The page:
by James Howard Kunstler
The Covid-19 virus itself didn’t run the United States into a ditch but it exposed the weakness and rot in the nation’s drive-train, and now all of us passengers on that disabled bus must decide whether to stay helplessly inside the smoldering wreckage arguing over who’s to blame, or begin a long, uncertain march down the road on our own two feet to a place of new arrangements.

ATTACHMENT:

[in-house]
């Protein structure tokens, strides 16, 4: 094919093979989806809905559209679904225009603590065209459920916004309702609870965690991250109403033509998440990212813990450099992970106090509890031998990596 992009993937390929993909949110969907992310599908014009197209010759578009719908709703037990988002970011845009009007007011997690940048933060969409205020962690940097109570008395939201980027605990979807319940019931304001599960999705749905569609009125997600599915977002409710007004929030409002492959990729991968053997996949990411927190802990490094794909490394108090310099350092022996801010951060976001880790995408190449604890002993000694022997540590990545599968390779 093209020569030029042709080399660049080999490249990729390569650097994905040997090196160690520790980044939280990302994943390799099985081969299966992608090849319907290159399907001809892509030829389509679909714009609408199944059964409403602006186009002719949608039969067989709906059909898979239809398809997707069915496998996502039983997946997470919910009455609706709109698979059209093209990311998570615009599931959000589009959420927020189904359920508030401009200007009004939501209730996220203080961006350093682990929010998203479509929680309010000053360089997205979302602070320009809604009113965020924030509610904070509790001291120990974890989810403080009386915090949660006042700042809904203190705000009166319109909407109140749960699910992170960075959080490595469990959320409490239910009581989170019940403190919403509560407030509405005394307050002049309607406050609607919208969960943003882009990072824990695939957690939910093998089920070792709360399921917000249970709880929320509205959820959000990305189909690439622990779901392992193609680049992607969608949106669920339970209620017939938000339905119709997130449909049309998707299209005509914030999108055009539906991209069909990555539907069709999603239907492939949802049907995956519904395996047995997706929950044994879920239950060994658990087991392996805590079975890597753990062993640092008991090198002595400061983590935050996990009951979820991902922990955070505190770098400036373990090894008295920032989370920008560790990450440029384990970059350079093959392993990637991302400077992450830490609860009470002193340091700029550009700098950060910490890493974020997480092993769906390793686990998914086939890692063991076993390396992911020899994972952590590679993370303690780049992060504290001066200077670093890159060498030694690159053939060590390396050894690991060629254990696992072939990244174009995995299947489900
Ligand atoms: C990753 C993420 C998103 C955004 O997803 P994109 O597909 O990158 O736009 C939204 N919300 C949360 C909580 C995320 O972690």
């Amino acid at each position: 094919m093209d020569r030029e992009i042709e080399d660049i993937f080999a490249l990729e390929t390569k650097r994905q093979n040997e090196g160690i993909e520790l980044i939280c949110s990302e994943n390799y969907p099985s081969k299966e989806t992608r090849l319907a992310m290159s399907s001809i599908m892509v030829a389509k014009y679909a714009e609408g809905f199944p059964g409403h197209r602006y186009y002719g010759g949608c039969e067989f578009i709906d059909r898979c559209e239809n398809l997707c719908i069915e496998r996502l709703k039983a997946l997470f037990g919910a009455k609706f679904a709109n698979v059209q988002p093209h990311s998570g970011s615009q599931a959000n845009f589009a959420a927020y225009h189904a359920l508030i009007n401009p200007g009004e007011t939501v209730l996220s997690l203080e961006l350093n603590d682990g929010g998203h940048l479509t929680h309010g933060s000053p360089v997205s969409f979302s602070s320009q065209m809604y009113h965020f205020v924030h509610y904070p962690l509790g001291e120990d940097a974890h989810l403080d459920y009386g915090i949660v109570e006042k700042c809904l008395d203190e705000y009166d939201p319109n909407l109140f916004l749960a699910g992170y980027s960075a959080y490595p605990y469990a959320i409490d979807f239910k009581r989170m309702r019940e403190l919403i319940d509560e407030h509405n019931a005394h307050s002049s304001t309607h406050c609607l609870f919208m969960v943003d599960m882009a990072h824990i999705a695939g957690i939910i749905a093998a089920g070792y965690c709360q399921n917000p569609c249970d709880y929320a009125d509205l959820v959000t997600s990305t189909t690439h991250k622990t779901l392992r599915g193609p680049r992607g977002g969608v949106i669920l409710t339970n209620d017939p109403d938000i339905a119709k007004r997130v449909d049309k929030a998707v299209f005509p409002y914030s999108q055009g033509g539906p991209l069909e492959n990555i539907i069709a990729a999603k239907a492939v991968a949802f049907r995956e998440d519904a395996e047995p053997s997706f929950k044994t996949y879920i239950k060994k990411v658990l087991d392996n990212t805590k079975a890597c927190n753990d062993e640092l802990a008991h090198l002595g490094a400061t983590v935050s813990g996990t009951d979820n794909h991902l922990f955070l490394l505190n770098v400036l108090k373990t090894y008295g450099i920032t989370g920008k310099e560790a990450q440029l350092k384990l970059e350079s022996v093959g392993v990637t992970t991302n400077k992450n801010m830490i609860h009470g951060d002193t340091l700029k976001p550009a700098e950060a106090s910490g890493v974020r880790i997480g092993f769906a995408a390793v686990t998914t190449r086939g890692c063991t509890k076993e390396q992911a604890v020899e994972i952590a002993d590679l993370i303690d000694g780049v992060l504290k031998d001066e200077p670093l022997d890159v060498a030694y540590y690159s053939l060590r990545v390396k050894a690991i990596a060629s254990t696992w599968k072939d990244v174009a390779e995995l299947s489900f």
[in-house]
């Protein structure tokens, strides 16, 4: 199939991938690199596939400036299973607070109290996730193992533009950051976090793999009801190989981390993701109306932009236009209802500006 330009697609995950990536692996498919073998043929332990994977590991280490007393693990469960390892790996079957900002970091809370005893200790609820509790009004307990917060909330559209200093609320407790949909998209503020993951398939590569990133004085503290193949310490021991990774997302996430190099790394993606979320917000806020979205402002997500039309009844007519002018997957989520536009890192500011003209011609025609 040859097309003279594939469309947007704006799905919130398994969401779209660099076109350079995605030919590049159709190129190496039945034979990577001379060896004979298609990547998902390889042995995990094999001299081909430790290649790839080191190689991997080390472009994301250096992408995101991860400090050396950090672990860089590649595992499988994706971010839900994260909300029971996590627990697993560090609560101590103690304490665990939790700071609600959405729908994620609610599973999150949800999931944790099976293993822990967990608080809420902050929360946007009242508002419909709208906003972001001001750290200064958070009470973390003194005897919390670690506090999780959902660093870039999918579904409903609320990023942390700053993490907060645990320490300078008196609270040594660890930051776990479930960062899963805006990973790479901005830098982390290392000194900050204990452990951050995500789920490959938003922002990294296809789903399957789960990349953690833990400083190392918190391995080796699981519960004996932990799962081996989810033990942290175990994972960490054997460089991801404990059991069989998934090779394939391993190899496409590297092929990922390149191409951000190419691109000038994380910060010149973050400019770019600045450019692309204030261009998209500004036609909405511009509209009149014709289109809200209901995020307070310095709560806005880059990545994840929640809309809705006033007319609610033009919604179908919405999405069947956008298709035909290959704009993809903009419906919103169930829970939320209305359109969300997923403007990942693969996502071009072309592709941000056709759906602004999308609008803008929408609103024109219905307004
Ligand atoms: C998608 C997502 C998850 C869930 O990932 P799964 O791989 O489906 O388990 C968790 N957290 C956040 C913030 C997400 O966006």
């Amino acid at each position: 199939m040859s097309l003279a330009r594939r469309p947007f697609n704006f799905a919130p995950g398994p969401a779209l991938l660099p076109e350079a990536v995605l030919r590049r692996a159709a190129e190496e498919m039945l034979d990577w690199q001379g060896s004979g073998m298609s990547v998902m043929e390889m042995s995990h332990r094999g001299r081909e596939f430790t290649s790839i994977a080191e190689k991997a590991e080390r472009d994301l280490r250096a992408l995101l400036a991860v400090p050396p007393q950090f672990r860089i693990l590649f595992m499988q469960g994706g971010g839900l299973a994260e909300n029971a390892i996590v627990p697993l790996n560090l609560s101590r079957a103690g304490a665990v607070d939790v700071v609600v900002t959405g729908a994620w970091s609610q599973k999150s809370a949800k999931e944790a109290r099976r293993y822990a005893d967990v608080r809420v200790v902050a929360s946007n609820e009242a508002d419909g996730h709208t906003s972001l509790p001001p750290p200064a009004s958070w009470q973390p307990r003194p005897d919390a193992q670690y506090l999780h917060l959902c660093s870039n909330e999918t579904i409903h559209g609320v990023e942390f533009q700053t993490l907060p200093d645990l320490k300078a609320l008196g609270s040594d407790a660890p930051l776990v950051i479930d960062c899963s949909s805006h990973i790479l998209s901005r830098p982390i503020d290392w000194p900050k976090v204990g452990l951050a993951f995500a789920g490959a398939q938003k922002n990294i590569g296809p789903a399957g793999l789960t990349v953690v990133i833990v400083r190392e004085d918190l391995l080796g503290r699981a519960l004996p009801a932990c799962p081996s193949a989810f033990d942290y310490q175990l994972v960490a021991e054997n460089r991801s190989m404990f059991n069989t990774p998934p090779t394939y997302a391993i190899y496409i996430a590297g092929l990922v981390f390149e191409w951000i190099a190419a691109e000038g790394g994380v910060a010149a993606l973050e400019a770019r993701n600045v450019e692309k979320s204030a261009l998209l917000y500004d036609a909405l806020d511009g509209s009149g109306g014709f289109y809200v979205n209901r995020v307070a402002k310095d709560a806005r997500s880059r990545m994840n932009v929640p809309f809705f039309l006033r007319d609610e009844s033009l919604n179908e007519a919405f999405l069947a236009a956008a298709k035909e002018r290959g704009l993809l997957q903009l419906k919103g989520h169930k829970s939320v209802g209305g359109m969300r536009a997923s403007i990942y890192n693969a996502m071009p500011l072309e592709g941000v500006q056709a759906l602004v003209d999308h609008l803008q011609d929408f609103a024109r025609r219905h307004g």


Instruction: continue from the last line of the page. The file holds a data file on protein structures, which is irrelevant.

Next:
In 1918, the country was lashed by a far deadlier pandemic disease at the same time it was fighting a world war, and daily life barely missed a step. The economy then was emphatically one of production, not the mere consumption of things made elsewhere in the world (exchanged for US IOUs), nor of tanning parlors, nail salons, streaming services, and Pilates studios. The economy was a mix of large, medium, and small enterprises, not just floundering giants, especially in the retail commerce of goods.